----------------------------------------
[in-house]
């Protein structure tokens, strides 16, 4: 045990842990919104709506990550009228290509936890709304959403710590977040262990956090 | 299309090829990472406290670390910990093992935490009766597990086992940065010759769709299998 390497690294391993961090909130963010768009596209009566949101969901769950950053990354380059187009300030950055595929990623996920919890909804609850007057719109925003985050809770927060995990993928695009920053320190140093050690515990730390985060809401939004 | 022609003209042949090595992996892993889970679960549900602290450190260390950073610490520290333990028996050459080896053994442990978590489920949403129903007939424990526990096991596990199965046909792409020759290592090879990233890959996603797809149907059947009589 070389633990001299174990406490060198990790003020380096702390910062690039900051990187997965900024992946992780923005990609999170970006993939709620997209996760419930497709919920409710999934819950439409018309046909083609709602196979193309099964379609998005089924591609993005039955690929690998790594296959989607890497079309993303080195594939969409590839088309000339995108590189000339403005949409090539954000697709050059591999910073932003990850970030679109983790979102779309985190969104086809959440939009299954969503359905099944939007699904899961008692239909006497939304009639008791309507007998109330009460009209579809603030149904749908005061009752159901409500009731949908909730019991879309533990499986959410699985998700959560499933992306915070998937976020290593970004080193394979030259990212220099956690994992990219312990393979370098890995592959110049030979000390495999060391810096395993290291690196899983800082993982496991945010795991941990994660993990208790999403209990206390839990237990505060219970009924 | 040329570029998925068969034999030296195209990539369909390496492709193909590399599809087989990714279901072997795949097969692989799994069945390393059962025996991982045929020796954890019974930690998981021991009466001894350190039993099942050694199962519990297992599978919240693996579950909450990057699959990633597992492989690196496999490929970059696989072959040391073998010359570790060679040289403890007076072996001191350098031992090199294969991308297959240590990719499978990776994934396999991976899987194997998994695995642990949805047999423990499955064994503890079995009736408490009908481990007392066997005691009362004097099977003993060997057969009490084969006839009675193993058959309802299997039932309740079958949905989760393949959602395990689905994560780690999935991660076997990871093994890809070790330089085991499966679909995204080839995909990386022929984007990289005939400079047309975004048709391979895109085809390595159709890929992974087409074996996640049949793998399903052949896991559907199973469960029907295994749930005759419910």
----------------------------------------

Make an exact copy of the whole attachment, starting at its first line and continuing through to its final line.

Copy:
[in-house]
């Protein structure tokens, strides 16, 4: 045990842990919104709506990550009228290509936890709304959403710590977040262990956090 | 299309090829990472406290670390910990093992935490009766597990086992940065010759769709299998 390497690294391993961090909130963010768009596209009566949101969901769950950053990354380059187009300030950055595929990623996920919890909804609850007057719109925003985050809770927060995990993928695009920053320190140093050690515990730390985060809401939004 | 022609003209042949090595992996892993889970679960549900602290450190260390950073610490520290333990028996050459080896053994442990978590489920949403129903007939424990526990096991596990199965046909792409020759290592090879990233890959996603797809149907059947009589 070389633990001299174990406490060198990790003020380096702390910062690039900051990187997965900024992946992780923005990609999170970006993939709620997209996760419930497709919920409710999934819950439409018309046909083609709602196979193309099964379609998005089924591609993005039955690929690998790594296959989607890497079309993303080195594939969409590839088309000339995108590189000339403005949409090539954000697709050059591999910073932003990850970030679109983790979102779309985190969104086809959440939009299954969503359905099944939007699904899961008692239909006497939304009639008791309507007998109330009460009209579809603030149904749908005061009752159901409500009731949908909730019991879309533990499986959410699985998700959560499933992306915070998937976020290593970004080193394979030259990212220099956690994992990219312990393979370098890995592959110049030979000390495999060391810096395993290291690196899983800082993982496991945010795991941990994660993990208790999403209990206390839990237990505060219970009924 | 040329570029998925068969034999030296195209990539369909390496492709193909590399599809087989990714279901072997795949097969692989799994069945390393059962025996991982045929020796954890019974930690998981021991009466001894350190039993099942050694199962519990297992599978919240693996579950909450990057699959990633597992492989690196496999490929970059696989072959040391073998010359570790060679040289403890007076072996001191350098031992090199294969991308297959240590990719499978990776994934396999991976899987194997998994695995642990949805047999423990499955064994503890079995009736408490009908481990007392066997005691009362004097099977003993060997057969009490084969006839009675193993058959309802299997039932309740079958949905989760393949959602395990689905994560780690999935991660076997990871093994890809070790330089085991499966679909995204080839995909990386022929984007990289005939400079047309975004048709391979895109085809390595159709890929992974087409074996996640049949793998399903052949896991559907199973469960029907295994749930005759419910």